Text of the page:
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Re: [IP] substitute teachers-venting




----- Original Message -----
From: Deborah <email @ redacted>
To: Insulin-pumpers <email @ redacted>
Sent: Wednesday, April 26, 2000 12:32 PM
Subject: [IP] substitute teachers-venting


> I help out in Eve's classroom one morning a week, and today was the day I
> was there. Today they had a substitute teacher, and when the kids went to
> gym, I started to talk to the substitute teacher. After a while, I said,
> "Did you know that you had two children with diabetes in this class?" He
> said, "Well... one of the fellows said he had diabetes and need a snack,
> back about 10:00."
>
> I said, "the other child is Eve." "Eve. Which one is Eve. What does she
look
> like. Where does she seat." the substitute teacher asked in a very
> unconcerned voice, like he could care less.
>
> It this point I was about to say, you know, THE GIRL I POINTED OUT THIS
> MORNING AS MY DAUGHTER, BY NAME, BEFORE CLASS STARTED THIS MORNING,THE ONE
> EARLIER THIS MORNING WITH THE CUT FINGER, THAT WENT TO THE NURSES OFFICE,
> REMEMBER. THE ONE YOU SAID, NOT EVEN AN HOUR AGO, TO 'EVE, GO DOWN TO THE
> NURSES OFFICE AND HAVE THAT CUT ON YOUR FINGER TAKEN CARE OF.'  REMEMBER?
>
> Sorry about the capital letters, I wanted to scream at him.
>
> At this point he decided to look at the substitute teacher folder(it was
now
> 10:45, school started at 9:00). Never look past the first page in the
> folder, and the first page really doesn't have anything important on. I
look
> in the folder one time, when the teacher was out of the room.
>
> But I calmly said,"Eve, my daughter, the one with the cut finger." Then he
> said " so, what do I do?" This substitute had no clue, I doubt he had any
> idea what diabetes is. Makes me wonder WHY I have a 504 Plan and letters
to
> substitute teachers in the substitute teachers folder, IF THEY NEVER LOOK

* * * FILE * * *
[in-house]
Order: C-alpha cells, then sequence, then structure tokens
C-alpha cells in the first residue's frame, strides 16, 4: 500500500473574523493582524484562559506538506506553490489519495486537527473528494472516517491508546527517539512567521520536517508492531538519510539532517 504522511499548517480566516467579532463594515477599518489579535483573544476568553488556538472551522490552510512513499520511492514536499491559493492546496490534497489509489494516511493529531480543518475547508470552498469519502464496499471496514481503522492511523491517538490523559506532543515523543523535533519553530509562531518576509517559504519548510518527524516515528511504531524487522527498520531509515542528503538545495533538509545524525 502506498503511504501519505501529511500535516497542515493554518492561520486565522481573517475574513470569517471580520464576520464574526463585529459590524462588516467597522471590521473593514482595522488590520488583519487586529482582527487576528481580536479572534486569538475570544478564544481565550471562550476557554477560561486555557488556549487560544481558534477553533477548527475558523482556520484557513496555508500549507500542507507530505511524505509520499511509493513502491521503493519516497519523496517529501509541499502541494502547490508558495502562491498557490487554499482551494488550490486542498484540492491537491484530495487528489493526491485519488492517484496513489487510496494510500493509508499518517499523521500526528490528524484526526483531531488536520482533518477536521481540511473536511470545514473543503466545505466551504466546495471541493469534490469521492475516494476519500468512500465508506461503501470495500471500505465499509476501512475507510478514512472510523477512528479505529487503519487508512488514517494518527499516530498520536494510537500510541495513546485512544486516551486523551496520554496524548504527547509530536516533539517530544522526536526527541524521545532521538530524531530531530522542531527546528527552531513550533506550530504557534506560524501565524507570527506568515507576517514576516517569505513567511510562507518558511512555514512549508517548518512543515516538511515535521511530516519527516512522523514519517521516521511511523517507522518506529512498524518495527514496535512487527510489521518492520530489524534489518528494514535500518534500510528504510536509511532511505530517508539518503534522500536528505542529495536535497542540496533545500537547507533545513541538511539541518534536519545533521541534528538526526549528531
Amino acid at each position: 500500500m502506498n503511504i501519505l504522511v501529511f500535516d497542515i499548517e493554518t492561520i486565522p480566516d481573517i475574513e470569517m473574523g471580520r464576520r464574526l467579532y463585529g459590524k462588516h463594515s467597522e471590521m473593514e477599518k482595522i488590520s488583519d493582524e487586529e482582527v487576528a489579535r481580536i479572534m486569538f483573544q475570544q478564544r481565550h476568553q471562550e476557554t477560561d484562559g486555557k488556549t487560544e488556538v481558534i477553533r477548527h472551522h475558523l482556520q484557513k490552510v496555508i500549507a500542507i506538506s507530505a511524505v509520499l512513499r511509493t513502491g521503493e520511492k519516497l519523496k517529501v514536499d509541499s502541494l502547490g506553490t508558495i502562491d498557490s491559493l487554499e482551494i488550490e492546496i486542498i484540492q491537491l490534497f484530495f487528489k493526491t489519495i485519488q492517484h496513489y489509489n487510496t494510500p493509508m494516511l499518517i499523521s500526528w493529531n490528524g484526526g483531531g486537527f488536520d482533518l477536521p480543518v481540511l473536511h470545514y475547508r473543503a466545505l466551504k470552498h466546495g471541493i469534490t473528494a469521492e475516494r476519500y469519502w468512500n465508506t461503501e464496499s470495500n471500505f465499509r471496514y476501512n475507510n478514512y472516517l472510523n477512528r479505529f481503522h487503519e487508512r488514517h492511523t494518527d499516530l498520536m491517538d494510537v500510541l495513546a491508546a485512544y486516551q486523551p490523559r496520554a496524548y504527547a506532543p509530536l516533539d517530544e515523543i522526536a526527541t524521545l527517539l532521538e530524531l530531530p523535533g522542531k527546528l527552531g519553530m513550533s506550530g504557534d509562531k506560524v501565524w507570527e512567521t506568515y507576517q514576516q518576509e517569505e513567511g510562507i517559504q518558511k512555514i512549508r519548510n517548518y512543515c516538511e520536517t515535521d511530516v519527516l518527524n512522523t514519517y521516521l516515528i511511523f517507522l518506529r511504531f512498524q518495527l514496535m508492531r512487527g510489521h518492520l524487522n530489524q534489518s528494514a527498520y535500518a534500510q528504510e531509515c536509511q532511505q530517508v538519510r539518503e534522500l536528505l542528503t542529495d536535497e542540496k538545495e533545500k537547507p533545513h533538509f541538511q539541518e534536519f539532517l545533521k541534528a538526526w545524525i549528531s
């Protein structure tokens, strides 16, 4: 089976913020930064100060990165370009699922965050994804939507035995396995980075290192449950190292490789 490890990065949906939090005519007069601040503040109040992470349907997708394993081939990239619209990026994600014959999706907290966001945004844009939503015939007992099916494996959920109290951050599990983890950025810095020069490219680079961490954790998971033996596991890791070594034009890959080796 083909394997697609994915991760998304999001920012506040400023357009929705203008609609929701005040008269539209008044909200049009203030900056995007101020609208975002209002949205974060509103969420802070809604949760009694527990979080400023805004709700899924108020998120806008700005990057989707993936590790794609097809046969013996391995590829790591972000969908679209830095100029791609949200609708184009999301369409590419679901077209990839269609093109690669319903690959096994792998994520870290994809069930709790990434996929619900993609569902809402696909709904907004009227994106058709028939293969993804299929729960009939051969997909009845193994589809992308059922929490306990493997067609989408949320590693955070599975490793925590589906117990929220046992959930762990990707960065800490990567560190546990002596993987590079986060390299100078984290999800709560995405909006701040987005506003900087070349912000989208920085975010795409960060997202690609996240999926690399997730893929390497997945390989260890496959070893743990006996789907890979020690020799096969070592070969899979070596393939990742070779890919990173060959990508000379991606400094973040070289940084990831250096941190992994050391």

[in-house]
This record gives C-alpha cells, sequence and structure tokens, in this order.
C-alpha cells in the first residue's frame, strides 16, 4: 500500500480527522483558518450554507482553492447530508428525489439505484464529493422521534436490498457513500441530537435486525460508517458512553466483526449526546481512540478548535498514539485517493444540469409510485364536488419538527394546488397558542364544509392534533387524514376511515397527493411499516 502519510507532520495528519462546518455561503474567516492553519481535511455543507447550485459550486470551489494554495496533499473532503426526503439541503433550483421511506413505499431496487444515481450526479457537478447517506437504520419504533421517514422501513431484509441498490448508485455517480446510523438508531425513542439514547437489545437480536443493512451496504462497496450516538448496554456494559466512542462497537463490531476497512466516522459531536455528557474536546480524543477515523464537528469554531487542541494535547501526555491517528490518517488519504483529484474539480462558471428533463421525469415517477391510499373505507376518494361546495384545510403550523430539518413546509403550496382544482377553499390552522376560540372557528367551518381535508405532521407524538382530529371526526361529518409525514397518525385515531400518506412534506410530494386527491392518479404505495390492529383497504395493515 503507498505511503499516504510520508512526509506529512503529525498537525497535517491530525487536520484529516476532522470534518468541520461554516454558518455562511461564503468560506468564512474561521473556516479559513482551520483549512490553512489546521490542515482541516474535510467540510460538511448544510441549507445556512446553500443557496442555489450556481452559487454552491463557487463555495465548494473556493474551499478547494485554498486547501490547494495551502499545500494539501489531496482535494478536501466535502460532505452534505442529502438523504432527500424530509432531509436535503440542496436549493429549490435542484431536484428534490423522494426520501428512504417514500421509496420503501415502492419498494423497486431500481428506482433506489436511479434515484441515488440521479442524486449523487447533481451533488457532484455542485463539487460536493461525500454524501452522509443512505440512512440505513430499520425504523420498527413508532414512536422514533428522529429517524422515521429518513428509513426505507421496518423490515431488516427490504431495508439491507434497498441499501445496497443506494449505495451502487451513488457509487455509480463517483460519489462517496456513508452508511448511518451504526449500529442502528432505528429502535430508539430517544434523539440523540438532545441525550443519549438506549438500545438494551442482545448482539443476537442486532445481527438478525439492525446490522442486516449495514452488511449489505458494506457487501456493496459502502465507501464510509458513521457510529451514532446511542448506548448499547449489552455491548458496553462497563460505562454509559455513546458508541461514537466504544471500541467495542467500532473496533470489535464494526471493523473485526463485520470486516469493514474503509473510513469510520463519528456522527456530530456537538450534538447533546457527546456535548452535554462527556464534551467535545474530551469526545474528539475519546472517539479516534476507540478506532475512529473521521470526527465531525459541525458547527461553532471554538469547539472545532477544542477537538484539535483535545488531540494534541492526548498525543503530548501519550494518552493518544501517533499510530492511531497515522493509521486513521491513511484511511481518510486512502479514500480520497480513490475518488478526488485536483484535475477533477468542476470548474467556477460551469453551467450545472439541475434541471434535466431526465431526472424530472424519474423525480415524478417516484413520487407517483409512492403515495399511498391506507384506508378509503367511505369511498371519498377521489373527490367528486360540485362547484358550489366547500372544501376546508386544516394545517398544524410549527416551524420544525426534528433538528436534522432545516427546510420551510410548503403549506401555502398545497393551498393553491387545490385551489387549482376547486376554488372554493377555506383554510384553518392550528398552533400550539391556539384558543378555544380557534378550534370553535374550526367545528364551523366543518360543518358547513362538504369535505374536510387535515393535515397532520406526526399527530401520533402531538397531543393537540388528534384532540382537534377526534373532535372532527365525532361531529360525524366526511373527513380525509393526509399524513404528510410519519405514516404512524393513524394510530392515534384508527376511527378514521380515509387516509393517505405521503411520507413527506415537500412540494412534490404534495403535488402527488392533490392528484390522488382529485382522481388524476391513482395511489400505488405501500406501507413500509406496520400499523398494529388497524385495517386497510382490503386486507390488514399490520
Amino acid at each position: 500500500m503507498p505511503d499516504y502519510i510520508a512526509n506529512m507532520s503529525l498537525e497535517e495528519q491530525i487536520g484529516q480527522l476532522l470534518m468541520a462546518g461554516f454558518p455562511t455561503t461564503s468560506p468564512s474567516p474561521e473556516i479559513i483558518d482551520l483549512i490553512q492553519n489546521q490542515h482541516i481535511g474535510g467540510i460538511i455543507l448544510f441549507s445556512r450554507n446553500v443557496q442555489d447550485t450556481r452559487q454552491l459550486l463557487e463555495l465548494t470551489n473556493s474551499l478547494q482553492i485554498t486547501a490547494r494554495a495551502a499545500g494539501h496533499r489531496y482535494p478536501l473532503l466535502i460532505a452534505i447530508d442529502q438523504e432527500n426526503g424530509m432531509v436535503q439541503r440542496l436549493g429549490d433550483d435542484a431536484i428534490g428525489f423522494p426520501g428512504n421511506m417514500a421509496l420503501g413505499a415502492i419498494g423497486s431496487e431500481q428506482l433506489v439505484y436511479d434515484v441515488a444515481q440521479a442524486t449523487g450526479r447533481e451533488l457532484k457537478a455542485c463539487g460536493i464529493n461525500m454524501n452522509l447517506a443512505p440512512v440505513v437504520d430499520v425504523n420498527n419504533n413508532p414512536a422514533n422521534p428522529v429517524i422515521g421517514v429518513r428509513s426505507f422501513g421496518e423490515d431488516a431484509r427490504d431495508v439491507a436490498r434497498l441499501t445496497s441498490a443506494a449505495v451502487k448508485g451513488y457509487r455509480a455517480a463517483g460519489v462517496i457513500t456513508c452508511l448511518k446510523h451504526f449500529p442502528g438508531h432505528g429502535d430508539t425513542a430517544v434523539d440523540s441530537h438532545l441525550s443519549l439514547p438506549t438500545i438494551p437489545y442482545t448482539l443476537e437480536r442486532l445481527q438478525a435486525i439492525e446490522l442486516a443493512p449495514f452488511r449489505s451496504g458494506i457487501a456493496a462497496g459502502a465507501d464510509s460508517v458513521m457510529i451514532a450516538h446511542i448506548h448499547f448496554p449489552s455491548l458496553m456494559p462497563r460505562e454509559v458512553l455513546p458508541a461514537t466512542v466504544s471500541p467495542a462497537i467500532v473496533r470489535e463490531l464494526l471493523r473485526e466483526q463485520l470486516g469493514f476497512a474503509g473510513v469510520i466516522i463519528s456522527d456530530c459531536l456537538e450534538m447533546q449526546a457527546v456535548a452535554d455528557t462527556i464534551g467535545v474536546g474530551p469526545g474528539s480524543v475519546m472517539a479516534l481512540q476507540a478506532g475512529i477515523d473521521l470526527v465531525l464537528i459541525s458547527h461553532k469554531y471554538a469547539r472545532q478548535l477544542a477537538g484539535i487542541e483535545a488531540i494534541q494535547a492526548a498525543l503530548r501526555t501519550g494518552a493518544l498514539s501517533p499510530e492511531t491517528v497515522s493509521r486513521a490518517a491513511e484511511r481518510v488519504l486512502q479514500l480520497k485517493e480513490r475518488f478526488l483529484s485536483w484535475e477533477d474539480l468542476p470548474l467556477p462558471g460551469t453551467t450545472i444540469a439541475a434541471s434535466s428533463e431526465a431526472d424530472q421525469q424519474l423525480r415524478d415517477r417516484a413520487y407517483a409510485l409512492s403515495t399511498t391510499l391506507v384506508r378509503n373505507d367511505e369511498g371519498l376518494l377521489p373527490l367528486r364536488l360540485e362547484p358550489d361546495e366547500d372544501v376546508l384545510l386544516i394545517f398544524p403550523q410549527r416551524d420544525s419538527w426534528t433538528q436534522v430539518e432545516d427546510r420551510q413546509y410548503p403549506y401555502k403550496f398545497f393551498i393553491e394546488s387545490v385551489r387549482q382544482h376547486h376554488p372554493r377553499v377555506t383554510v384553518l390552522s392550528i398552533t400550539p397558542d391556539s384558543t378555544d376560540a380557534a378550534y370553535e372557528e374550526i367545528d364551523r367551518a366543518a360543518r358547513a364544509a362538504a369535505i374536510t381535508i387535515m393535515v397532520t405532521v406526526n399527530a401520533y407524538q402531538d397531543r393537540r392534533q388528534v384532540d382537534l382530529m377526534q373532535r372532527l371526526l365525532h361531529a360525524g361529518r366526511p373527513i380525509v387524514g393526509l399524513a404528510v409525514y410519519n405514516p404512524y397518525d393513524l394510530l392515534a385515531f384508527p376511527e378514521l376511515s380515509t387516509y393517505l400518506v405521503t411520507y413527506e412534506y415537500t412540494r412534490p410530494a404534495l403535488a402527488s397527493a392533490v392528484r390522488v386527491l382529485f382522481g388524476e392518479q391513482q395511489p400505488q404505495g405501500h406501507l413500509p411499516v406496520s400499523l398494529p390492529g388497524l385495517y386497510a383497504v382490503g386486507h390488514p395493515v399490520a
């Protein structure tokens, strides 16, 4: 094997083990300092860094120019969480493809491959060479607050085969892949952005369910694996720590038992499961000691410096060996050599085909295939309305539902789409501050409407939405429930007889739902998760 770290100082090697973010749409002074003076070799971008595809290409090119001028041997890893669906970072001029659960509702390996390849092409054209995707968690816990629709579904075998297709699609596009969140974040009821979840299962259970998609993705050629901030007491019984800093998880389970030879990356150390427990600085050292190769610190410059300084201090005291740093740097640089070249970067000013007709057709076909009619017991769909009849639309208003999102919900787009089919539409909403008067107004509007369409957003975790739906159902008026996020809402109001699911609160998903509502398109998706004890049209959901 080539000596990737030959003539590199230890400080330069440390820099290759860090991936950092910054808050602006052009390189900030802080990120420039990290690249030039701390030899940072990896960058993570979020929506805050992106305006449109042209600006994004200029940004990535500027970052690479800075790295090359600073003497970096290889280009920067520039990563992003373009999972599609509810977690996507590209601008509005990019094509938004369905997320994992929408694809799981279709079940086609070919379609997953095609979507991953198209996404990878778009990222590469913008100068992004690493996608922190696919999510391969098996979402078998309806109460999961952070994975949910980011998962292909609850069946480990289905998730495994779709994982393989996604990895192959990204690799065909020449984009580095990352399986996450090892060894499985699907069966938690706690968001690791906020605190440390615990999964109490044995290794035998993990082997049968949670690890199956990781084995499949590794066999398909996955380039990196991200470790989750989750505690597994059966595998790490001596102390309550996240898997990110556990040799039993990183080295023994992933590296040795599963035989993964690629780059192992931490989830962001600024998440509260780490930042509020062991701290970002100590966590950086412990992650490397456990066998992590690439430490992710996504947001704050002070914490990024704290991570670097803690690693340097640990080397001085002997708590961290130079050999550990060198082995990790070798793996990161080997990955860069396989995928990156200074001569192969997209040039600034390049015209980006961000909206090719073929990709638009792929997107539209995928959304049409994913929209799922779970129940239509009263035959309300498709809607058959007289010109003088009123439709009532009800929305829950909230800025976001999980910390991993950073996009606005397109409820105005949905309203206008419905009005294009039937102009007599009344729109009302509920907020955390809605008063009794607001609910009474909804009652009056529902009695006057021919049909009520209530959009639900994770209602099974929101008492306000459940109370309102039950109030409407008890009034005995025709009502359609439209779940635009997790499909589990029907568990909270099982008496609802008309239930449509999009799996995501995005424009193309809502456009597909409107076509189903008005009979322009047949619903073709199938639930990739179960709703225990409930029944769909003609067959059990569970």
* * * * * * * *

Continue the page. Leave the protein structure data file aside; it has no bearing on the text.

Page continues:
AT
> THEM.  Makes me wonder WHY I take the time to write and send things to
> educate the subs, when they never look in the folder.
>
> At this point I was just stunned, I didn't know what to say. I just said
> that if they started to act strange, send them down to the nurses office
> with someone. What do you say? It was clear this teacher was just putting
in
> time, getting paid to not even baby-sit this class. I didn't even get to
the
> point of telling him, she had a pump, why? He didn't even know the basics.
> .
>
> Then he said, "well... I'm sure that the other kids in this class will
know
> what to do." WHAT? Excuse me, he's the teacher, he SHOULD know what to do.
>
> I know that not all substitute teachers are like this one, but how many
are?
> How do we know that our children are taken care of when the teacher isn't
> there? This makes me wonder about Jr Hi next year, when she will have
seven
> + different teacher with many more substitute teachers.
>
> Sorry about the venting.
>
> Deborah mom to Eve 12.75
> Dxed 5/3/96 pumping 5/21/99
>
> Deborah
               I know  what you mean. When I was first diagnosed in fourth
grade I told my teacher I was feeling bad, so he told me to go lye down on
the reading cot. So I did and the class went outside to recess. When they
came back I was in a seizure. They had to call a ambulance. I went to the
hosp. and recovered then went back the next day. I know am 26 years old.
Christinamailto:email @ redacted> -----------------------------------------
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